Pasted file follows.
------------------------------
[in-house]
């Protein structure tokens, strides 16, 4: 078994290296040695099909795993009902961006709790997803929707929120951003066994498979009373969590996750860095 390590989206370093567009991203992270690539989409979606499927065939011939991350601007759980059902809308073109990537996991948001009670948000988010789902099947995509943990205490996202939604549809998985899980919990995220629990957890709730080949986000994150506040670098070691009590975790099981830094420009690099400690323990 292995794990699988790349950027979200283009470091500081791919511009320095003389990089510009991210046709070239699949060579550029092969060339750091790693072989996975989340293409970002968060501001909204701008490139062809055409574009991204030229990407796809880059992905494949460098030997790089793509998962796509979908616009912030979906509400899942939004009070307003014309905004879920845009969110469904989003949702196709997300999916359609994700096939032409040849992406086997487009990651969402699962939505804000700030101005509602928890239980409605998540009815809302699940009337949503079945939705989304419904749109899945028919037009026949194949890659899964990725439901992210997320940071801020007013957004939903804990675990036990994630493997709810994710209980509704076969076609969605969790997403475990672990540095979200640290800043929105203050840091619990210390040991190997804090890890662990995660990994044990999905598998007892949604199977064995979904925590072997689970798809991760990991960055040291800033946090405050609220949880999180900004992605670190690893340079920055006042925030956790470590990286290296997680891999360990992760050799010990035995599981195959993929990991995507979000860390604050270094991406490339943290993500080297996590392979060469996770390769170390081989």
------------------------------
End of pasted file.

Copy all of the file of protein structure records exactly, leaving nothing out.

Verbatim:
[in-house]
């Protein structure tokens, strides 16, 4: 078994290296040695099909795993009902961006709790997803929707929120951003066994498979009373969590996750860095 390590989206370093567009991203992270690539989409979606499927065939011939991350601007759980059902809308073109990537996991948001009670948000988010789902099947995509943990205490996202939604549809998985899980919990995220629990957890709730080949986000994150506040670098070691009590975790099981830094420009690099400690323990 292995794990699988790349950027979200283009470091500081791919511009320095003389990089510009991210046709070239699949060579550029092969060339750091790693072989996975989340293409970002968060501001909204701008490139062809055409574009991204030229990407796809880059992905494949460098030997790089793509998962796509979908616009912030979906509400899942939004009070307003014309905004879920845009969110469904989003949702196709997300999916359609994700096939032409040849992406086997487009990651969402699962939505804000700030101005509602928890239980409605998540009815809302699940009337949503079945939705989304419904749109899945028919037009026949194949890659899964990725439901992210997320940071801020007013957004939903804990675990036990994630493997709810994710209980509704076969076609969605969790997403475990672990540095979200640290800043929105203050840091619990210390040991190997804090890890662990995660990994044990999905598998007892949604199977064995979904925590072997689970798809991760990991960055040291800033946090405050609220949880999180900004992605670190690893340079920055006042925030956790470590990286290296997680891999360990992760050799010990035995599981195959993929990991995507979000860390604050270094991406490339943290993500080297996590392979060469996770390769170390081989």